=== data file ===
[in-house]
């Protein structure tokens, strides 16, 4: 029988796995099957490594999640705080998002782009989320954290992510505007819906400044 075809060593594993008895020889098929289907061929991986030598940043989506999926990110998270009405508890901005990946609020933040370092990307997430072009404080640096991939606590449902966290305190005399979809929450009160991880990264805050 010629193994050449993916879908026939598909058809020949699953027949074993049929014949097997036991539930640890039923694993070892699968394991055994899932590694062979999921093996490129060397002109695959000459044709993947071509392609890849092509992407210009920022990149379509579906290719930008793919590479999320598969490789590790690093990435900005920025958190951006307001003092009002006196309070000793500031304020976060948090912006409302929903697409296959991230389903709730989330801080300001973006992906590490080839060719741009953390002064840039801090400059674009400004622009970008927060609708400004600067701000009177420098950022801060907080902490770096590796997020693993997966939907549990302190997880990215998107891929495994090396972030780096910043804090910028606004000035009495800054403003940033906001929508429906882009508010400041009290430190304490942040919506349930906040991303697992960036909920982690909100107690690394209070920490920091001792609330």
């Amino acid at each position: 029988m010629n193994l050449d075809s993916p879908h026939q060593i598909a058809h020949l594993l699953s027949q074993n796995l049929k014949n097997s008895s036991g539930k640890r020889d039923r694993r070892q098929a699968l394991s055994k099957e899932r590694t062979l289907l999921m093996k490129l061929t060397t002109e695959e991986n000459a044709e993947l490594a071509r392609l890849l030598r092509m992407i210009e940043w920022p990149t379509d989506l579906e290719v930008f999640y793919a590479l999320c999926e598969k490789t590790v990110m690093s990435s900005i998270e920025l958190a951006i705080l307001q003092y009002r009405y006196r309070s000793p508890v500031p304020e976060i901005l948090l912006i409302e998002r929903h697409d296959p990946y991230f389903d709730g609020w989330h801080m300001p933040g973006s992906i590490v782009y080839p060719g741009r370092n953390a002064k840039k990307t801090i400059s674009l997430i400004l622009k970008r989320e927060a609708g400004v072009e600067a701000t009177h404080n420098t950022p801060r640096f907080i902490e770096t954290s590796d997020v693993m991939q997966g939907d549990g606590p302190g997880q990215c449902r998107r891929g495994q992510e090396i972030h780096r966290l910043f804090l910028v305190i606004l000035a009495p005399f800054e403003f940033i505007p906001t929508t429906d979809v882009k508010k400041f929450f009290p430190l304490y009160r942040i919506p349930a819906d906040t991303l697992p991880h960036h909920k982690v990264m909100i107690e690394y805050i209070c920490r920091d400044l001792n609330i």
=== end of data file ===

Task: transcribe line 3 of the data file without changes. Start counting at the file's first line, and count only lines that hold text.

């Amino acid at each position: 029988m010629n193994l050449d075809s993916p879908h026939q060593i598909a058809h020949l594993l699953s027949q074993n796995l049929k014949n097997s008895s036991g539930k640890r020889d039923r694993r070892q098929a699968l394991s055994k099957e899932r590694t062979l289907l999921m093996k490129l061929t060397t002109e695959e991986n000459a044709e993947l490594a071509r392609l890849l030598r092509m992407i210009e940043w920022p990149t379509d989506l579906e290719v930008f999640y793919a590479l999320c999926e598969k490789t590790v990110m690093s990435s900005i998270e920025l958190a951006i705080l307001q003092y009002r009405y006196r309070s000793p508890v500031p304020e976060i901005l948090l912006i409302e998002r929903h697409d296959p990946y991230f389903d709730g609020w989330h801080m300001p933040g973006s992906i590490v782009y080839p060719g741009r370092n953390a002064k840039k990307t801090i400059s674009l997430i400004l622009k970008r989320e927060a609708g400004v072009e600067a701000t009177h404080n420098t950022p801060r640096f907080i902490e770096t954290s590796d997020v693993m991939q997966g939907d549990g606590p302190g997880q990215c449902r998107r891929g495994q992510e090396i972030h780096r966290l910043f804090l910028v305190i606004l000035a009495p005399f800054e403003f940033i505007p906001t929508t429906d979809v882009k508010k400041f929450f009290p430190l304490y009160r942040i919506p349930a819906d906040t991303l697992p991880h960036h909920k982690v990264m909100i107690e690394y805050i209070c920490r920091d400044l001792n609330i």